Freedom has always simmered in the hearts of the American people—those who left the hearths of the Old Countries to seek religious freedom, those whose blood and sweat mingled together on the battle field for freedom, and those who today live in the thankfulness that freedom was won.
Behind the ever-present beckon for freedom in every generation was the soldier, rallied around the Stars and Stripes, willing to lay aside life itself for our great country. The very idea swells hearts with patriotism. The American soldier today completes extensive training to prepare him or her for the variety of roles the military would require.
Maranatha helps students become soldiers by providing a Reserve Officer Training Corps (ROTC) program on campus.
Early into his sophomore year, Accounting Management major Paul Shirk met with one of his business faculty members, Captain Kirk Mensch, to discuss his potential need to transfer. Maranatha did not offer an Army ROTC program, and Shirk had researched finishing his undergraduate education at UW-Madison for the sake of enrolling in such a program. Mensch suggested a different idea: forming a satellite program at Maranatha through the Badger Battalion that met at UW-Madison.
For the program to be successful, the Badger Battalion would have to agree to accept, fund, and support a program at a comparatively tiny school nearly an hour away. Maranatha in return would have to accept the program and begin offering academic credit for ROTC classes and, of course, recruit quality cadets.
After the affiliate paperwork was signed and the curriculum was put in place, Shirk became the first Maranatha cadet to contract into the new program on June 2, 2006. The Charlie Company would face challenges soon, though. Maranatha did not have any full-time on-campus instructors, so while cadets worked out their physical training on campus, they had to make early-morning trips to UW-Whitewater (Bravo Company) every week for their labs.
In the fall of 2007, Captain Derrek Schultheiss became full-time Assistant Professor of Military Science at Maranatha and Shirk became the Detachment Commander. Maranatha gave the program a permanent building on campus, and once instructors were qualified through the Leadership Development and Assessment Course, Charlie Company began running a truly self-contained program. Under Schultheiss’s direction, this core group of leaders molded Charlie Company for the future classes of cadets.
Becoming “Rock Solid”
“Maranatha falls under the University of Wisconsin, Madison ROTC program,” explains Assistant Professor of Military Science Captain Jonathan DeGreeff. “It is composed of four total universities: MBU is the third company, which is alphabetically labelled as ‘C Company,’ or ‘Charlie Company.’”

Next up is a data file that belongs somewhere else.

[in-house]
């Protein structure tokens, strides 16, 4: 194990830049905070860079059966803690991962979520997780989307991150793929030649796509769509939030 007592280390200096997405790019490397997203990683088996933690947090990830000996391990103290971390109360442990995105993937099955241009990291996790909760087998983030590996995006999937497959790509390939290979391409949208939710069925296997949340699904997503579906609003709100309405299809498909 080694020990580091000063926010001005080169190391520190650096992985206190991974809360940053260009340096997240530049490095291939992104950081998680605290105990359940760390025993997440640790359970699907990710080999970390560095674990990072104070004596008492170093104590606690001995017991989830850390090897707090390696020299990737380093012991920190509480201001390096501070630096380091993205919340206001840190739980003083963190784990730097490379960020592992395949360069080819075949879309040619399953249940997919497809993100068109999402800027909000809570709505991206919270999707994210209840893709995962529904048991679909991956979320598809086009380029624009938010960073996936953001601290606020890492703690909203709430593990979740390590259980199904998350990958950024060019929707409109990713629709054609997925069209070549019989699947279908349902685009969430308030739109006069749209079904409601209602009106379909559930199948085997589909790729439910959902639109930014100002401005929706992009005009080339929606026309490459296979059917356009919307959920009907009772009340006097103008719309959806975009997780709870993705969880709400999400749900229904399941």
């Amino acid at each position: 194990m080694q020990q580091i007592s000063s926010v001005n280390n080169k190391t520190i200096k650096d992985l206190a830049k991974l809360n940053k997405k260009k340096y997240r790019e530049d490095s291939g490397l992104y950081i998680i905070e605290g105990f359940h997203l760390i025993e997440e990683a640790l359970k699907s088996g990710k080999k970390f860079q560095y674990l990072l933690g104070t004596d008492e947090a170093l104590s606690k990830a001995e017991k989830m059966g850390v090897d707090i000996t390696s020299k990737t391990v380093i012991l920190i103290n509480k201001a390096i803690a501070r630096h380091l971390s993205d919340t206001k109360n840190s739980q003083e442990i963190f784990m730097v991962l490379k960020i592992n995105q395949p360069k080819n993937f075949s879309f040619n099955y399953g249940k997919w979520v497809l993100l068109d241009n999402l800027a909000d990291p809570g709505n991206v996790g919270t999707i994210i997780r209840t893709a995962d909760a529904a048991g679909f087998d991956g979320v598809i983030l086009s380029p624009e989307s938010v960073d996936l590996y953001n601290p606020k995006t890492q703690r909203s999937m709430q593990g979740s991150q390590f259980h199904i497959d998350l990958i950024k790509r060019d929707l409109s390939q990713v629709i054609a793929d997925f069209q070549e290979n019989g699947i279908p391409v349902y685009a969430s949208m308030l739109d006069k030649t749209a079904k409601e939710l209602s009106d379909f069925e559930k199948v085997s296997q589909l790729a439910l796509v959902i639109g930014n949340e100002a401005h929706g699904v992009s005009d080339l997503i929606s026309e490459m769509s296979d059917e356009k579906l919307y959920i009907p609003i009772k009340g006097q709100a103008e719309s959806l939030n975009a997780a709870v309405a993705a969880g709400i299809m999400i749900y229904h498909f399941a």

One of the first cadets of Charlie Company created the theme “Rock Solid” for itself. “This slogan, which is yelled, or ‘sounded off’ at the beginning and end of each formation, influences the ROTC culture to be ‘rock solid’ in its morals and conduct at all times,” explains DeGreeff.
“I have personally learned dedication, integrity, and respect through the ROTC program,” says current Biblical Studies major PJ Tanglao. “It takes dedication to juggle classes with our military training, and I’d be lying if I said it was easy. It takes integrity to get your responsibilities done on time and to do the right thing when no one is watching. I’ve learned respect for those who go through this experience beside me, respect for those above me investing in me, and respect for those who’ve taken this commitment to serve before us.”
In November 2016, the Charlie Company received its fifth consecutive victory at the Ranger Challenge competition at Fort McCoy, bringing Maranatha’s overall total to seven first place victories and one second place victory. The color guard has made numerous appearances at special events including one at the swearing-in ceremony for State Supreme Court Justice Michael Gableman, and one for State Supreme Court Justice Daniel Kelly.
Maranatha alum, Elijah Walters (’14), said of his time in the ROTC, “The Army will teach you everything you need to know about your assigned job. What makes MBU different is living in a Christ-centered environment where you can see all sorts of people working for God’s glory in a variety of professions. MBU taught me to pursue excellence in order to make God look good.” Walters was the first cadet ever branched as an Engineer, a field normally reserved for engineering majors, and he received a saber upon graduation for being the top cadet in the Battalion.
The American soldier has changed since the romanticized image of the boy-who-became-man on the beaches of Normandy, and yet the military’s foundation of honor, justice, bravery, and the fight for freedom remains never-changing.
The Oath of Office
Quoted by each cadet upon being commissioned:
I do solemnly swear
that I will support and defend the constitution of the United States
against all enemies, foreign and domestic;
that I will bear true faith and allegiance to the same;
that I will obey the orders of the President of the United States,
that I make this obligation freely,
without any mental reservations or purpose of evasion,
and that I will well and faithfully
discharge the duties of the office
upon which I am about to enter,
so help me God.